The issue of when a security of costs application should be granted was considered by Mr Justice Barrett in the recent case of Euro Safety and Training Services Limited v FAS [2016] IEHC 161. Section 390 of the Companies Act 1963 provides:- “Where a limited company is plaintiff in any action or other legal proceeding, any judge having jurisdiction in the matter, may, if it appears by credible testimony that there is reason to believe that the company will be unable to pay the costs of the defendant if successful in his defence, require sufficient security to be given for those costs and may stay all proceedings until the security is given.” Section 390 was repealed on 1st June, 2015, through a combination of s.4 and Sch.2, Pt.1 of the Act of 2014, and reg. 3 of the Companies Act 2014 (Commencement) Order 2015. Section 52 of the Act of 2014, the replacement provision for s.390, now provides as follows:“Where a company is plaintiff in any action or other legal proceeding, any judge having jurisdiction in the matter, may, if it appears by credible testimony that there is reason to believe that the company will be unable to pay the costs of the defendant if successful in his or her defence, require security to be given for those costs and may stay all proceedings until the security is given.” Below is an excellent summary of the applicable law given by Mr Justice Barrett. He  references the Connaughton and Oltech cases as the leading cases in the jurisdiction which “when read together, provide a quite comprehensive account of the current...

Can a vehicle owner delivering asphalt to roadworks be exempt from prosecution for exceeding hours driven?

  A consultative case stated by Judge Patrick Durcan of Ennis District Court sought clarification from the High Court on whether exemptions that applied to vehicles involved in road maintenance and control applied in the instant case where the owner of the vehicle was prosecuted for allowing a driver of a haulage vehicle to exceed permitted hours of driving without a break.   Offences The accused was charged with two offences as follows:- (a) That you did on the 29th day of August, 2012 being the operator and owner of a motor vehicle registration number 07TN1545 and the employer of Alan Hayes, the driver of the said vehicle did cause or purport to authorise the said driver to contravene the provisions of Article 6(1) of Council Regulation (EC) No. 561/06 of the 15th of May, 2006 in that the day driving period was exceeded. Contrary to regulation 41(2)(b) of the European Communities (Road Transport) (Working Conditions and Road Safety) Regulations 2008 made under section 3 of the European Communities Act, 1972 as amended. (b) That you did on the 29th day of August, 2012 being the operator and owner of a motor vehicle registration number 07TN1545 and the employer of Alan Hayes, the driver of the said vehicle did cause or purport to authorise the said driver to fail to take an uninterrupted break of at least forty-five minutes after four and half hours driving in contravention of Article 7 of Council Regulation (EC) No. 561/06 of the 15th of May, 2006. Contrary to regulation 41(2)(b) of the European Communities (Road Transport) (Working Conditions and Road Safety) Regulations 2008...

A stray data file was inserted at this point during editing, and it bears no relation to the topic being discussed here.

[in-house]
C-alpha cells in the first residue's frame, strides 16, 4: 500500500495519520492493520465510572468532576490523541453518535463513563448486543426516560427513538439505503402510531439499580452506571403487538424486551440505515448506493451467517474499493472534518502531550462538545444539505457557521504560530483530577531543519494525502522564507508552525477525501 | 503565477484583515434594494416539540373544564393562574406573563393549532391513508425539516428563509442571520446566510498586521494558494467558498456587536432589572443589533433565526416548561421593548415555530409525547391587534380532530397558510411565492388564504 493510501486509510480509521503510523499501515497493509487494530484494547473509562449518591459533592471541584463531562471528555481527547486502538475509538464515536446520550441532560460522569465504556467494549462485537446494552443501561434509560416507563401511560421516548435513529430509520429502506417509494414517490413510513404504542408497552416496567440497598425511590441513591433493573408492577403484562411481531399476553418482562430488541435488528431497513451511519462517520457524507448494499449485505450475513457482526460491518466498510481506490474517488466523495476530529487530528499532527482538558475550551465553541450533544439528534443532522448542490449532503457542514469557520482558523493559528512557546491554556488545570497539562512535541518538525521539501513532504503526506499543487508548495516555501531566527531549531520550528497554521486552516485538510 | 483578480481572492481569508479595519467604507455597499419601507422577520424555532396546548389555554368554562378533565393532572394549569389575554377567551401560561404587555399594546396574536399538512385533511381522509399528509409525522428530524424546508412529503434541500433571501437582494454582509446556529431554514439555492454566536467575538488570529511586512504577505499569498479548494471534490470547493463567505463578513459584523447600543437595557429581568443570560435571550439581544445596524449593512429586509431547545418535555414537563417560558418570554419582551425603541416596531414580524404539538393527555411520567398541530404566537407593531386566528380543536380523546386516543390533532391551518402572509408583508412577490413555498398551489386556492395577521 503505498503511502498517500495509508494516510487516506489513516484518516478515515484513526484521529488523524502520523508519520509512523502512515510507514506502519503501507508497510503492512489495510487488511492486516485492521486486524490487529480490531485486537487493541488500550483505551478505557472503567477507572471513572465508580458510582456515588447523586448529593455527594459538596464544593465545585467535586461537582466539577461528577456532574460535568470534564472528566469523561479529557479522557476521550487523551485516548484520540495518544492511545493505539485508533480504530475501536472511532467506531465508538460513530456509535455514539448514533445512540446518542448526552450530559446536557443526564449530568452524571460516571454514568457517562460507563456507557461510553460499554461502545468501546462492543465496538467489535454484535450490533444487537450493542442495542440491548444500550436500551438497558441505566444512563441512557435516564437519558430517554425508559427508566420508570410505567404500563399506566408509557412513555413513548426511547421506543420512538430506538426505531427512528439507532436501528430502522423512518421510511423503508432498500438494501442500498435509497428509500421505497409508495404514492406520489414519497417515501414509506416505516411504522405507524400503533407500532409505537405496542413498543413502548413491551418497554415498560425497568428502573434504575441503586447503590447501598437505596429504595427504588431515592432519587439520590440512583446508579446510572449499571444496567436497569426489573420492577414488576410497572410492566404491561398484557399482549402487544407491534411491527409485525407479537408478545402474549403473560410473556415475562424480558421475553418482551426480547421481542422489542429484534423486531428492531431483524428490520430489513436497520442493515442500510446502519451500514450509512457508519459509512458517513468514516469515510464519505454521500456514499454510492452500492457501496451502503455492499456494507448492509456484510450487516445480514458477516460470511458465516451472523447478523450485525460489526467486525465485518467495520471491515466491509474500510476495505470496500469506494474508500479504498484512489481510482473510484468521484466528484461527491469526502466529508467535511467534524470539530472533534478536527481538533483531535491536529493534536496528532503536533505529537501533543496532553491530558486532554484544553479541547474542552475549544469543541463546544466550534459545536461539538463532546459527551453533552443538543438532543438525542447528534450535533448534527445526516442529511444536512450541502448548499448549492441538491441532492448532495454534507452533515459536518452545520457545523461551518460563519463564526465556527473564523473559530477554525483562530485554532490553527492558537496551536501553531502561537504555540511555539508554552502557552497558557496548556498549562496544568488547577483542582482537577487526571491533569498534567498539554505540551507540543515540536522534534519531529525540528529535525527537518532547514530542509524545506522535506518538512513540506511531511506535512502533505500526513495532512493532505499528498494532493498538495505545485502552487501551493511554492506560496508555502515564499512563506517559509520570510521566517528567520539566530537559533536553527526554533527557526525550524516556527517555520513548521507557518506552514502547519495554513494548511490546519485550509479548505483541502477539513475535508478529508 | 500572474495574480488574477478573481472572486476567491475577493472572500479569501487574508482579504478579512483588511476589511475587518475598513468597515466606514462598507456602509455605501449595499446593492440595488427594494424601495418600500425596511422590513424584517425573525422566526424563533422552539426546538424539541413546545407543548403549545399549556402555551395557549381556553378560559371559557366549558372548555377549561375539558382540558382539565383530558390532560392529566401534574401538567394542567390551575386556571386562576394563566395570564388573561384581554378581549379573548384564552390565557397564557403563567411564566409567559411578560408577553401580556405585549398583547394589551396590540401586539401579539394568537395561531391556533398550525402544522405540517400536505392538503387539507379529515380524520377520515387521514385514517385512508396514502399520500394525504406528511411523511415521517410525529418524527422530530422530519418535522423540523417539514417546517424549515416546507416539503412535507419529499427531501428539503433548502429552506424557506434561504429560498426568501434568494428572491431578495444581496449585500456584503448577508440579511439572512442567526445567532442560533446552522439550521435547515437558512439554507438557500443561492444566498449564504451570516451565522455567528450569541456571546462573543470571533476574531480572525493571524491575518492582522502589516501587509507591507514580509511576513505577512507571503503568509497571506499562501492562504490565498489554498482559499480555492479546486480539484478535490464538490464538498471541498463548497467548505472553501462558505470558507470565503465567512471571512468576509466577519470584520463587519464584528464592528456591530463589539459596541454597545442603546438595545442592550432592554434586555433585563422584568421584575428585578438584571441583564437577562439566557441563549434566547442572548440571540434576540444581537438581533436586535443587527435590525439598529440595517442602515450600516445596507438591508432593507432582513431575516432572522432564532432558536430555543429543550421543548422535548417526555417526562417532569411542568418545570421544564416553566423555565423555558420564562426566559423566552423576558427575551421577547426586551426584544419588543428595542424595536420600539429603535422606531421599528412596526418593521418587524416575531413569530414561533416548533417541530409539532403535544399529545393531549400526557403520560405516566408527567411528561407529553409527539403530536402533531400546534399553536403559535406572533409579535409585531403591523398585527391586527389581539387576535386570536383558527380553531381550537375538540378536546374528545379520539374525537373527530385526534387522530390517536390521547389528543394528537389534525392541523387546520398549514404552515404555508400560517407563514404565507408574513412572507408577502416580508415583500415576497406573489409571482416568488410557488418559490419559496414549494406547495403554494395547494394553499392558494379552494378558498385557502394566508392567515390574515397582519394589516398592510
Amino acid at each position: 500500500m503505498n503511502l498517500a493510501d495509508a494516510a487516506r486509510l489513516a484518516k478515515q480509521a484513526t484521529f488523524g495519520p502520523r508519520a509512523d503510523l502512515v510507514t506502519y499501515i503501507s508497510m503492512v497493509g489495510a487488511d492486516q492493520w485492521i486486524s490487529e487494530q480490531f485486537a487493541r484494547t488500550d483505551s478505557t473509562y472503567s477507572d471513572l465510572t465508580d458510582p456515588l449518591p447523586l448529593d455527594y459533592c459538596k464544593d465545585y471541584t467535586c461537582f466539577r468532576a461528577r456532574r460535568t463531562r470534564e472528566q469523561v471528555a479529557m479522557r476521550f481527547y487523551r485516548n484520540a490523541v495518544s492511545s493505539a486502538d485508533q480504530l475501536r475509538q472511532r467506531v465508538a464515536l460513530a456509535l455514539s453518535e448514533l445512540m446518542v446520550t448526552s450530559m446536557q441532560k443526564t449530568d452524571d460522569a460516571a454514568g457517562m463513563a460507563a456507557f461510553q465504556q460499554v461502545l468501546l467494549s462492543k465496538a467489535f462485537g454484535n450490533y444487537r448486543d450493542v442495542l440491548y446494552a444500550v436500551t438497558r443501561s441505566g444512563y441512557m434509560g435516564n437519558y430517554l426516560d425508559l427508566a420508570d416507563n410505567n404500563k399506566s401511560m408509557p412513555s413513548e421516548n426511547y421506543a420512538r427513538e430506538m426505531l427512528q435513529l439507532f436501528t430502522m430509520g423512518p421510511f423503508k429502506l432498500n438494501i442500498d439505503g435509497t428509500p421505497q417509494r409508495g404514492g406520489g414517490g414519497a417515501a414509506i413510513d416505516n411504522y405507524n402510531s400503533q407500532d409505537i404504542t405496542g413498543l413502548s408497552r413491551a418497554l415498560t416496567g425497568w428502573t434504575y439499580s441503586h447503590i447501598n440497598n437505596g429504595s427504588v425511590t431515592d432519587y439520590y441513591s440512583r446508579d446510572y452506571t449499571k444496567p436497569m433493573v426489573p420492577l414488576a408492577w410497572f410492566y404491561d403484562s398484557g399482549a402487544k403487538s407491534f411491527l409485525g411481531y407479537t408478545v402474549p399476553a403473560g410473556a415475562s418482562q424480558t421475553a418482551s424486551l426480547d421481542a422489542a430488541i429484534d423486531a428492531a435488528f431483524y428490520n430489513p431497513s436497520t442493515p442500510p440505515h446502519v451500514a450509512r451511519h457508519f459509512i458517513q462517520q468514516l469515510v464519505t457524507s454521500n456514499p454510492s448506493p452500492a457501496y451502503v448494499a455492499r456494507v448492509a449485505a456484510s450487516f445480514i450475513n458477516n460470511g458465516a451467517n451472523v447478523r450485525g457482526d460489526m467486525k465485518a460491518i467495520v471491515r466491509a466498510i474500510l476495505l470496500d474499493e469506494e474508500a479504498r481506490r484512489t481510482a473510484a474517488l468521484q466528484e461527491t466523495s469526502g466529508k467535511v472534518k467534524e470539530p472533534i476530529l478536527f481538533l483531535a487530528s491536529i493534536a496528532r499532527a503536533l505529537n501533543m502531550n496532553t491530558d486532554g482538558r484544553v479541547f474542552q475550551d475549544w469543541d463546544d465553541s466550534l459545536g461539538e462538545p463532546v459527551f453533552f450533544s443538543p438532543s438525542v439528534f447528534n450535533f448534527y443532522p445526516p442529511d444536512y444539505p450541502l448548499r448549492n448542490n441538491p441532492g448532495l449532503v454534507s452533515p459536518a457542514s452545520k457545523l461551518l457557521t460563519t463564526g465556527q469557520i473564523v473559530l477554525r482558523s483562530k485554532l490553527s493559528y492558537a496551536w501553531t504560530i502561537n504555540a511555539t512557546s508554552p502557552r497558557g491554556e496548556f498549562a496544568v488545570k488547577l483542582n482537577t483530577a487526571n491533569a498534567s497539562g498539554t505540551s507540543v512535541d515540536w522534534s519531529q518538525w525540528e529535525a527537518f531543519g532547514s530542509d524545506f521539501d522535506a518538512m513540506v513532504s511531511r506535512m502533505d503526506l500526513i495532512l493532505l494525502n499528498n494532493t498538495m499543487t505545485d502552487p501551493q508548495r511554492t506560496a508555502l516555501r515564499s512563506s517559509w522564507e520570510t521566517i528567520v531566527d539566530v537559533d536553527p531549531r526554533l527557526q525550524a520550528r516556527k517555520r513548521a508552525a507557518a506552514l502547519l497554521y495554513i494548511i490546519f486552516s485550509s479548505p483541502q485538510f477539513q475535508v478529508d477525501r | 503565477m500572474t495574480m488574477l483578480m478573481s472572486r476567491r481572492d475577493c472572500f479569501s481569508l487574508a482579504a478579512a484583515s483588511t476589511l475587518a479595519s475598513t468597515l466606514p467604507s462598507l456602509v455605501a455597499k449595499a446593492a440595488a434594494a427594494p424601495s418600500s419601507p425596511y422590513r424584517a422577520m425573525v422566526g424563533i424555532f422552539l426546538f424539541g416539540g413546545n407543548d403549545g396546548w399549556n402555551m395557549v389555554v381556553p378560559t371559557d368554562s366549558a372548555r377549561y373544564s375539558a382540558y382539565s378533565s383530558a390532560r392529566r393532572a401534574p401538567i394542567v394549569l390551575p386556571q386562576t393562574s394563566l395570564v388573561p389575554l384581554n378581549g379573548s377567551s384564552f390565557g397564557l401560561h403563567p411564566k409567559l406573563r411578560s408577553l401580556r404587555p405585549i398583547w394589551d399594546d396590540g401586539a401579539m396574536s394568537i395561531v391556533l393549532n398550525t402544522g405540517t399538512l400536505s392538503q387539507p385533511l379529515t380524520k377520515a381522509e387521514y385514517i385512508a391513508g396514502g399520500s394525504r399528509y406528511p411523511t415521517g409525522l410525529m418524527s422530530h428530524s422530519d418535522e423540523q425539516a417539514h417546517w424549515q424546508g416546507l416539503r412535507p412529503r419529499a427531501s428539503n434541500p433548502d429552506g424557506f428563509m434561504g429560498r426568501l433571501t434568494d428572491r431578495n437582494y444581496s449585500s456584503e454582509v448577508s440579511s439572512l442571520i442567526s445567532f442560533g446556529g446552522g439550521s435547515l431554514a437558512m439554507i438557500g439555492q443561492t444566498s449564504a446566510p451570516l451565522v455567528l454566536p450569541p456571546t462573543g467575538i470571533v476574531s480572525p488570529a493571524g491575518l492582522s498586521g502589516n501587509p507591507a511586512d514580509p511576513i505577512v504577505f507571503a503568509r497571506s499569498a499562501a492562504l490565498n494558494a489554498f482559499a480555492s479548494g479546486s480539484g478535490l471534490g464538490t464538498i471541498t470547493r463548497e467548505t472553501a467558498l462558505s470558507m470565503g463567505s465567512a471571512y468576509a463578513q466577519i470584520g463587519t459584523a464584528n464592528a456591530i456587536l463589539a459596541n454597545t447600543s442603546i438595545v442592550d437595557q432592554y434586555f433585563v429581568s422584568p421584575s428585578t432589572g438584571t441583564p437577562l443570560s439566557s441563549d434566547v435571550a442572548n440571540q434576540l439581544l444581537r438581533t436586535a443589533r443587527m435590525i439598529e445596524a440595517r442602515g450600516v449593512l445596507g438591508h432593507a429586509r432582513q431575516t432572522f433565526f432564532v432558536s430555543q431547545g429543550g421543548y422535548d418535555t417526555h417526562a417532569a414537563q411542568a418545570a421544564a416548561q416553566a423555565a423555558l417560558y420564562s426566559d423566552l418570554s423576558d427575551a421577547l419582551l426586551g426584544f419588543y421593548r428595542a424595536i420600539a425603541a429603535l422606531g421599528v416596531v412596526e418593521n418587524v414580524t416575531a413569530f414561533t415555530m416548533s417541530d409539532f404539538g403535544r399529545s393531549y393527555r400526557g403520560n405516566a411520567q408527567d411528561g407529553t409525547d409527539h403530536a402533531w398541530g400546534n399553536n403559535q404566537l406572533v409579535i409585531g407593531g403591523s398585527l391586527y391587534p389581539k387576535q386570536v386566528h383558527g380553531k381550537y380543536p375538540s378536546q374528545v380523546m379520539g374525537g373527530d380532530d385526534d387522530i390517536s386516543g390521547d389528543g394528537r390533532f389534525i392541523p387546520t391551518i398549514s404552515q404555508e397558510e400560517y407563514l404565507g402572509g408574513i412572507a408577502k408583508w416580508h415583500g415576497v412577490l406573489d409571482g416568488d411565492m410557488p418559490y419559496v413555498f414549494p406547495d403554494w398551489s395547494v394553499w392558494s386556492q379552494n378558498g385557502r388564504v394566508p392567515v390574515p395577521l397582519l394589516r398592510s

High Court Personal Injury cases in Cork, Limerick and Sligo can be heard in Dublin

General Notices: 23rd March 2016 P.I. Direction Practitioners note the recent direction of the President of the High Court that allows personal injury assessment cases that would normally be heard in Cork, Limerick and Sligo to be transferred to Dublin, if both parties consent.  See wording below. Direction 1. I, Peter Kelly, President of the High Court pursuant to the provisions of Order 36, rule 2(c) of the Rules of the Superior Courts (Trial) 2012 (S.I. No. 355 of 2012), hereby direct that the trials of personal injuries cases consisting only of assessments of damages which would, but for this direction, take place at Cork, Limerick and Sligo, shall take place at Dublin, provided that all parties to such cases consent. 2. This direction applies to assessments of damages which have already been set down for trial and those which have yet to be set down. 3. Those cases which have yet to be set down shall continue to be set down for a venue in accordance with Order 36, rule 2(b) of the Rules of the Superior Courts. 4. Applications to transfer appropriate cases to Dublin and for the allocation of a hearing date may be made each Monday in term in the Master’s Court before the Deputy Master at 10.30 a.m. Dated the 23rd day of March, 2016 Peter Kelly, President of the High Court...

Plaintiff who knew that defendant was uninsured fails to recover from MIBI